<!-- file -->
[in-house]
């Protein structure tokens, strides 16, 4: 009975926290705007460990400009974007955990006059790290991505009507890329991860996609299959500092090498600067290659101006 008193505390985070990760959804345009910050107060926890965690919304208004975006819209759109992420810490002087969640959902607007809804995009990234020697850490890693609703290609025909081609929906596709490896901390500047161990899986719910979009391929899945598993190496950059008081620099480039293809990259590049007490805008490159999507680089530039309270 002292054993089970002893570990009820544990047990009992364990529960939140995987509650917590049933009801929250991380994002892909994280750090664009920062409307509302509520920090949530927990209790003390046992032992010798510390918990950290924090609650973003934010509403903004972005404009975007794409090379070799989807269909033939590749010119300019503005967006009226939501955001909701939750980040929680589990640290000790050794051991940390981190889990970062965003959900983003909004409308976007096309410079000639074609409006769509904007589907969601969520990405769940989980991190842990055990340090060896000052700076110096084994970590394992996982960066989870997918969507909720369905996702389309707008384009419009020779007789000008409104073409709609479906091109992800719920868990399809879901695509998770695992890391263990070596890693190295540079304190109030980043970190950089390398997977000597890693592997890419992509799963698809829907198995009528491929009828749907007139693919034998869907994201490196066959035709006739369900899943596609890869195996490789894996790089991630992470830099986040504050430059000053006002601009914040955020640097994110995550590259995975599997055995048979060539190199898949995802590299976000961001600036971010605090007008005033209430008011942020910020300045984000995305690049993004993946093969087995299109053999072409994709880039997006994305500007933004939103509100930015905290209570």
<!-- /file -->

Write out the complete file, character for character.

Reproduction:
[in-house]
């Protein structure tokens, strides 16, 4: 009975926290705007460990400009974007955990006059790290991505009507890329991860996609299959500092090498600067290659101006 008193505390985070990760959804345009910050107060926890965690919304208004975006819209759109992420810490002087969640959902607007809804995009990234020697850490890693609703290609025909081609929906596709490896901390500047161990899986719910979009391929899945598993190496950059008081620099480039293809990259590049007490805008490159999507680089530039309270 002292054993089970002893570990009820544990047990009992364990529960939140995987509650917590049933009801929250991380994002892909994280750090664009920062409307509302509520920090949530927990209790003390046992032992010798510390918990950290924090609650973003934010509403903004972005404009975007794409090379070799989807269909033939590749010119300019503005967006009226939501955001909701939750980040929680589990640290000790050794051991940390981190889990970062965003959900983003909004409308976007096309410079000639074609409006769509904007589907969601969520990405769940989980991190842990055990340090060896000052700076110096084994970590394992996982960066989870997918969507909720369905996702389309707008384009419009020779007789000008409104073409709609479906091109992800719920868990399809879901695509998770695992890391263990070596890693190295540079304190109030980043970190950089390398997977000597890693592997890419992509799963698809829907198995009528491929009828749907007139693919034998869907994201490196066959035709006739369900899943596609890869195996490789894996790089991630992470830099986040504050430059000053006002601009914040955020640097994110995550590259995975599997055995048979060539190199898949995802590299976000961001600036971010605090007008005033209430008011942020910020300045984000995305690049993004993946093969087995299109053999072409994709880039997006994305500007933004939103509100930015905290209570």